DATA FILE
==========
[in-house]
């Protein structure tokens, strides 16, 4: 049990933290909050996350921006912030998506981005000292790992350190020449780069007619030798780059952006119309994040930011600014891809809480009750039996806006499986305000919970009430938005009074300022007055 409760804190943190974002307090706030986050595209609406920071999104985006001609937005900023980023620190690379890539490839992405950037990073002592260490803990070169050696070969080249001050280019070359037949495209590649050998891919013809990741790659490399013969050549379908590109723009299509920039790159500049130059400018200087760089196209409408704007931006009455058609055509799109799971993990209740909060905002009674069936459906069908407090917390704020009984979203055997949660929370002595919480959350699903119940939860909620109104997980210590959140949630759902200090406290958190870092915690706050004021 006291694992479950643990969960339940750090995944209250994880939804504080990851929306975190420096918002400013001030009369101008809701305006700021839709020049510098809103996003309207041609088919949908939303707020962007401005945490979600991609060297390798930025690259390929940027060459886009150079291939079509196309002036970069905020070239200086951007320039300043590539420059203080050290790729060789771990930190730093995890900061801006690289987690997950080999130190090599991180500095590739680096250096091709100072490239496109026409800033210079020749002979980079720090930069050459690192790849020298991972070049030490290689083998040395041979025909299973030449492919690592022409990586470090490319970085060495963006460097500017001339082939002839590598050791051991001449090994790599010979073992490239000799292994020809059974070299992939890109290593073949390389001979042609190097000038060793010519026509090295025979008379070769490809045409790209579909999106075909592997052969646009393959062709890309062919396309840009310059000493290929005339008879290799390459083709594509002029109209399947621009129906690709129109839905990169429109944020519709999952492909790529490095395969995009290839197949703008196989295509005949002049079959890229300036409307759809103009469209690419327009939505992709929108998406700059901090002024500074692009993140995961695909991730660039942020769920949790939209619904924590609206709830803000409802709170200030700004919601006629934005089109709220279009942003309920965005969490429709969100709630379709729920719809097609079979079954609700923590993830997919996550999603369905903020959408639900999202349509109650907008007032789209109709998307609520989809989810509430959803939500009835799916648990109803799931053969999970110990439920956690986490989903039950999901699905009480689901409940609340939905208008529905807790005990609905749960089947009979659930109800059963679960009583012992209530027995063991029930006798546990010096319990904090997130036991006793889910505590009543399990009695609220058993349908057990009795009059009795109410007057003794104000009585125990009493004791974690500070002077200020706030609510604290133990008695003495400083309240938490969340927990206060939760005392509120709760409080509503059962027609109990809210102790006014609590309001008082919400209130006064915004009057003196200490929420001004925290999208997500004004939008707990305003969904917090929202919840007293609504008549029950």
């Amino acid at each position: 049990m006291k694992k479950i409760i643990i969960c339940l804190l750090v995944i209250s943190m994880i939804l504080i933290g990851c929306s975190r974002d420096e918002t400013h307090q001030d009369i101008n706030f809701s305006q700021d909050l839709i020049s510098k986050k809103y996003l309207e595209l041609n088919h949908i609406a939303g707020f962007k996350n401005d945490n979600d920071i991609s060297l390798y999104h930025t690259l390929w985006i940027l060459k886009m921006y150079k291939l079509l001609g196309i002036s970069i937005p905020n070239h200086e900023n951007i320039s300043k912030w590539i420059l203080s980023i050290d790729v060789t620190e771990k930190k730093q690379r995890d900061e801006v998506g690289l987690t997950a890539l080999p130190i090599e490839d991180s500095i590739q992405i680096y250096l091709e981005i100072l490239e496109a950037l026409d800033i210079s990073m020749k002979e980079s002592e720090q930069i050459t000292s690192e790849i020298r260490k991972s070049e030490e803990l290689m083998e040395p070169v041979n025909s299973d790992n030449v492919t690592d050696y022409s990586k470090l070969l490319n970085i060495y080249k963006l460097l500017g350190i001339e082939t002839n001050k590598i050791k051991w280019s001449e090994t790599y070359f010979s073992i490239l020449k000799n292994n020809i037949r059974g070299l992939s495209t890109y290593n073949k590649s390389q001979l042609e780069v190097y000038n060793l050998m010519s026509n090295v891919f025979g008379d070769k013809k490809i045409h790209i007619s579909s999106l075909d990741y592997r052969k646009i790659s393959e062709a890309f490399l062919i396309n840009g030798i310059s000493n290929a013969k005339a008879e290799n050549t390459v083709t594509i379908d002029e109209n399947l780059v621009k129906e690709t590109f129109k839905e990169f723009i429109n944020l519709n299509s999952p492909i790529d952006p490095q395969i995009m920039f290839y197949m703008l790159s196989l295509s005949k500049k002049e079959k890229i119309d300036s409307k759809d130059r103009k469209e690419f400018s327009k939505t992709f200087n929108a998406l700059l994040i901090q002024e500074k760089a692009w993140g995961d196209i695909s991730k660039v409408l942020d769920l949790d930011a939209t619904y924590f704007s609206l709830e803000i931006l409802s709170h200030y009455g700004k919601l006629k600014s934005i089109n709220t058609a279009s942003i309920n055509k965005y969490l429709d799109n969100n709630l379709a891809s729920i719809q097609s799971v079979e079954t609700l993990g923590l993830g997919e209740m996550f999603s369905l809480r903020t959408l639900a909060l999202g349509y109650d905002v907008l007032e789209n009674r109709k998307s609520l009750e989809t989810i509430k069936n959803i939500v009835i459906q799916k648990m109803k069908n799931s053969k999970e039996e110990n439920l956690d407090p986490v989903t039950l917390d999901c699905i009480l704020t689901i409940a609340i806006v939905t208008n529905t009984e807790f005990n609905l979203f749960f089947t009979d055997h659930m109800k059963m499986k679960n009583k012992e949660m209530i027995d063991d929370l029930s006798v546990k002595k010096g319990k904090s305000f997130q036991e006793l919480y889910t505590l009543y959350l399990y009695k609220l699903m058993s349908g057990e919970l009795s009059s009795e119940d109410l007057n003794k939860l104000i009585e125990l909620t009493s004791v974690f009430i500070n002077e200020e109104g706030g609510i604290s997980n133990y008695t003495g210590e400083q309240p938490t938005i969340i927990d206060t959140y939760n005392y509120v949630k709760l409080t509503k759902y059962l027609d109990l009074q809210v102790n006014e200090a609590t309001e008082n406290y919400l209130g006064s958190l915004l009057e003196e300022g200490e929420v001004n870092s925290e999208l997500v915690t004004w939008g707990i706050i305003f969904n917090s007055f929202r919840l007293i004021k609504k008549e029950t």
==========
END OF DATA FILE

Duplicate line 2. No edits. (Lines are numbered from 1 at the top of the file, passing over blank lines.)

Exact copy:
């Protein structure tokens, strides 16, 4: 049990933290909050996350921006912030998506981005000292790992350190020449780069007619030798780059952006119309994040930011600014891809809480009750039996806006499986305000919970009430938005009074300022007055 409760804190943190974002307090706030986050595209609406920071999104985006001609937005900023980023620190690379890539490839992405950037990073002592260490803990070169050696070969080249001050280019070359037949495209590649050998891919013809990741790659490399013969050549379908590109723009299509920039790159500049130059400018200087760089196209409408704007931006009455058609055509799109799971993990209740909060905002009674069936459906069908407090917390704020009984979203055997949660929370002595919480959350699903119940939860909620109104997980210590959140949630759902200090406290958190870092915690706050004021 006291694992479950643990969960339940750090995944209250994880939804504080990851929306975190420096918002400013001030009369101008809701305006700021839709020049510098809103996003309207041609088919949908939303707020962007401005945490979600991609060297390798930025690259390929940027060459886009150079291939079509196309002036970069905020070239200086951007320039300043590539420059203080050290790729060789771990930190730093995890900061801006690289987690997950080999130190090599991180500095590739680096250096091709100072490239496109026409800033210079020749002979980079720090930069050459690192790849020298991972070049030490290689083998040395041979025909299973030449492919690592022409990586470090490319970085060495963006460097500017001339082939002839590598050791051991001449090994790599010979073992490239000799292994020809059974070299992939890109290593073949390389001979042609190097000038060793010519026509090295025979008379070769490809045409790209579909999106075909592997052969646009393959062709890309062919396309840009310059000493290929005339008879290799390459083709594509002029109209399947621009129906690709129109839905990169429109944020519709999952492909790529490095395969995009290839197949703008196989295509005949002049079959890229300036409307759809103009469209690419327009939505992709929108998406700059901090002024500074692009993140995961695909991730660039942020769920949790939209619904924590609206709830803000409802709170200030700004919601006629934005089109709220279009942003309920965005969490429709969100709630379709729920719809097609079979079954609700923590993830997919996550999603369905903020959408639900999202349509109650907008007032789209109709998307609520989809989810509430959803939500009835799916648990109803799931053969999970110990439920956690986490989903039950999901699905009480689901409940609340939905208008529905807790005990609905749960089947009979659930109800059963679960009583012992209530027995063991029930006798546990010096319990904090997130036991006793889910505590009543399990009695609220058993349908057990009795009059009795109410007057003794104000009585125990009493004791974690500070002077200020706030609510604290133990008695003495400083309240938490969340927990206060939760005392509120709760409080509503059962027609109990809210102790006014609590309001008082919400209130006064915004009057003196200490929420001004925290999208997500004004939008707990305003969904917090929202919840007293609504008549029950």